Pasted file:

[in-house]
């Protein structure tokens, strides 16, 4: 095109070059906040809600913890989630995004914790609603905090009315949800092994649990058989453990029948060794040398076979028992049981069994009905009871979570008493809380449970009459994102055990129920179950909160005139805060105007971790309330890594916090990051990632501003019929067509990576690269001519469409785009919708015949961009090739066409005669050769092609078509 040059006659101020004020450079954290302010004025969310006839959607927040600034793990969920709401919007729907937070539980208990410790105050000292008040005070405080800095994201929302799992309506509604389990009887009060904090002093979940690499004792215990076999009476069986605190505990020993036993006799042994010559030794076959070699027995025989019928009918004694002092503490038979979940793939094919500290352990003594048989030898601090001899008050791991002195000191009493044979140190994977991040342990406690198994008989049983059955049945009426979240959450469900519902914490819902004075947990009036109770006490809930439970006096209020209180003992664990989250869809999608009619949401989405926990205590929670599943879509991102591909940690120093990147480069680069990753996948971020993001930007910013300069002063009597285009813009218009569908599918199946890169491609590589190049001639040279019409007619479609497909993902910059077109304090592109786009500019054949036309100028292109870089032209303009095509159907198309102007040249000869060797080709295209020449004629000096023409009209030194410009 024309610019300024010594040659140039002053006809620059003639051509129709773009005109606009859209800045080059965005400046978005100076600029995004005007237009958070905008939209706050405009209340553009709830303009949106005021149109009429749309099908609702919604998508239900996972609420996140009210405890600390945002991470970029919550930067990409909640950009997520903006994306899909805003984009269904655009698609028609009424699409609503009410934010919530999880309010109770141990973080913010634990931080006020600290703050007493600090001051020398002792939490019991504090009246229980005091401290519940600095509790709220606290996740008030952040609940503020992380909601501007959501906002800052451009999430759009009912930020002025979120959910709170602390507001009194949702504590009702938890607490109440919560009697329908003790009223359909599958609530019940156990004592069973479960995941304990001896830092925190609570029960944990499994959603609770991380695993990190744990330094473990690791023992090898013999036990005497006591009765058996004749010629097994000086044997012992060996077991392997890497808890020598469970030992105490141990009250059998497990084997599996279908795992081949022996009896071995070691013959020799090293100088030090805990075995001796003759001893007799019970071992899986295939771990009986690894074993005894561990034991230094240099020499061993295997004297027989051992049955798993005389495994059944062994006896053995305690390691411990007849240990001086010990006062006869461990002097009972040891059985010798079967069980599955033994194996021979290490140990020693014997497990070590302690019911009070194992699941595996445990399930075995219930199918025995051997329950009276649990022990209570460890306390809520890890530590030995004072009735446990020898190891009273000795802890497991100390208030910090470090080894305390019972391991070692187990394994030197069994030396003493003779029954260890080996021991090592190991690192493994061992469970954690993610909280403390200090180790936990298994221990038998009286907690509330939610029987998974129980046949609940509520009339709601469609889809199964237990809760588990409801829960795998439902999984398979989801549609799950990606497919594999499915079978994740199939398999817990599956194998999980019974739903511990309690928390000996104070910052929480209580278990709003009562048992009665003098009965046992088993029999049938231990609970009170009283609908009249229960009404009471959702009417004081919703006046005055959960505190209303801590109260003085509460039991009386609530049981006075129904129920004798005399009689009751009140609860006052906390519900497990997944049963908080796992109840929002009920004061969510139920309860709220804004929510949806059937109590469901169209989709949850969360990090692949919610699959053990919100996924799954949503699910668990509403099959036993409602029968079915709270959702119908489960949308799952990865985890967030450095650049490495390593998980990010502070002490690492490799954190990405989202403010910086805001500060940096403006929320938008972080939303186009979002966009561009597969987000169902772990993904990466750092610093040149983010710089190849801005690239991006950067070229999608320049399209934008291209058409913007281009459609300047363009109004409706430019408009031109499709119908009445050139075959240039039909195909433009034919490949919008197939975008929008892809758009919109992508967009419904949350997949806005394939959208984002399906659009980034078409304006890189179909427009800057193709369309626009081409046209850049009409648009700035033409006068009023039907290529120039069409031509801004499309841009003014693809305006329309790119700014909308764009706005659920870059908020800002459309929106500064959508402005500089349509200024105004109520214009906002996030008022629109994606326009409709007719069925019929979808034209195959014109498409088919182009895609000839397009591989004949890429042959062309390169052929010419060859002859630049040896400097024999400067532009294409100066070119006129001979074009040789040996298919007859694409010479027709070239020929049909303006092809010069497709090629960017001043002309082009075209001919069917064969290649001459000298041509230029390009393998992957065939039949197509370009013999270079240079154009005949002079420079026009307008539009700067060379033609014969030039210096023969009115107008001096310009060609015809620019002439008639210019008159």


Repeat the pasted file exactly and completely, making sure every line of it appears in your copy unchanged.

[in-house]
């Protein structure tokens, strides 16, 4: 095109070059906040809600913890989630995004914790609603905090009315949800092994649990058989453990029948060794040398076979028992049981069994009905009871979570008493809380449970009459994102055990129920179950909160005139805060105007971790309330890594916090990051990632501003019929067509990576690269001519469409785009919708015949961009090739066409005669050769092609078509 040059006659101020004020450079954290302010004025969310006839959607927040600034793990969920709401919007729907937070539980208990410790105050000292008040005070405080800095994201929302799992309506509604389990009887009060904090002093979940690499004792215990076999009476069986605190505990020993036993006799042994010559030794076959070699027995025989019928009918004694002092503490038979979940793939094919500290352990003594048989030898601090001899008050791991002195000191009493044979140190994977991040342990406690198994008989049983059955049945009426979240959450469900519902914490819902004075947990009036109770006490809930439970006096209020209180003992664990989250869809999608009619949401989405926990205590929670599943879509991102591909940690120093990147480069680069990753996948971020993001930007910013300069002063009597285009813009218009569908599918199946890169491609590589190049001639040279019409007619479609497909993902910059077109304090592109786009500019054949036309100028292109870089032209303009095509159907198309102007040249000869060797080709295209020449004629000096023409009209030194410009 024309610019300024010594040659140039002053006809620059003639051509129709773009005109606009859209800045080059965005400046978005100076600029995004005007237009958070905008939209706050405009209340553009709830303009949106005021149109009429749309099908609702919604998508239900996972609420996140009210405890600390945002991470970029919550930067990409909640950009997520903006994306899909805003984009269904655009698609028609009424699409609503009410934010919530999880309010109770141990973080913010634990931080006020600290703050007493600090001051020398002792939490019991504090009246229980005091401290519940600095509790709220606290996740008030952040609940503020992380909601501007959501906002800052451009999430759009009912930020002025979120959910709170602390507001009194949702504590009702938890607490109440919560009697329908003790009223359909599958609530019940156990004592069973479960995941304990001896830092925190609570029960944990499994959603609770991380695993990190744990330094473990690791023992090898013999036990005497006591009765058996004749010629097994000086044997012992060996077991392997890497808890020598469970030992105490141990009250059998497990084997599996279908795992081949022996009896071995070691013959020799090293100088030090805990075995001796003759001893007799019970071992899986295939771990009986690894074993005894561990034991230094240099020499061993295997004297027989051992049955798993005389495994059944062994006896053995305690390691411990007849240990001086010990006062006869461990002097009972040891059985010798079967069980599955033994194996021979290490140990020693014997497990070590302690019911009070194992699941595996445990399930075995219930199918025995051997329950009276649990022990209570460890306390809520890890530590030995004072009735446990020898190891009273000795802890497991100390208030910090470090080894305390019972391991070692187990394994030197069994030396003493003779029954260890080996021991090592190991690192493994061992469970954690993610909280403390200090180790936990298994221990038998009286907690509330939610029987998974129980046949609940509520009339709601469609889809199964237990809760588990409801829960795998439902999984398979989801549609799950990606497919594999499915079978994740199939398999817990599956194998999980019974739903511990309690928390000996104070910052929480209580278990709003009562048992009665003098009965046992088993029999049938231990609970009170009283609908009249229960009404009471959702009417004081919703006046005055959960505190209303801590109260003085509460039991009386609530049981006075129904129920004798005399009689009751009140609860006052906390519900497990997944049963908080796992109840929002009920004061969510139920309860709220804004929510949806059937109590469901169209989709949850969360990090692949919610699959053990919100996924799954949503699910668990509403099959036993409602029968079915709270959702119908489960949308799952990865985890967030450095650049490495390593998980990010502070002490690492490799954190990405989202403010910086805001500060940096403006929320938008972080939303186009979002966009561009597969987000169902772990993904990466750092610093040149983010710089190849801005690239991006950067070229999608320049399209934008291209058409913007281009459609300047363009109004409706430019408009031109499709119908009445050139075959240039039909195909433009034919490949919008197939975008929008892809758009919109992508967009419904949350997949806005394939959208984002399906659009980034078409304006890189179909427009800057193709369309626009081409046209850049009409648009700035033409006068009023039907290529120039069409031509801004499309841009003014693809305006329309790119700014909308764009706005659920870059908020800002459309929106500064959508402005500089349509200024105004109520214009906002996030008022629109994606326009409709007719069925019929979808034209195959014109498409088919182009895609000839397009591989004949890429042959062309390169052929010419060859002859630049040896400097024999400067532009294409100066070119006129001979074009040789040996298919007859694409010479027709070239020929049909303006092809010069497709090629960017001043002309082009075209001919069917064969290649001459000298041509230029390009393998992957065939039949197509370009013999270079240079154009005949002079420079026009307008539009700067060379033609014969030039210096023969009115107008001096310009060609015809620019002439008639210019008159």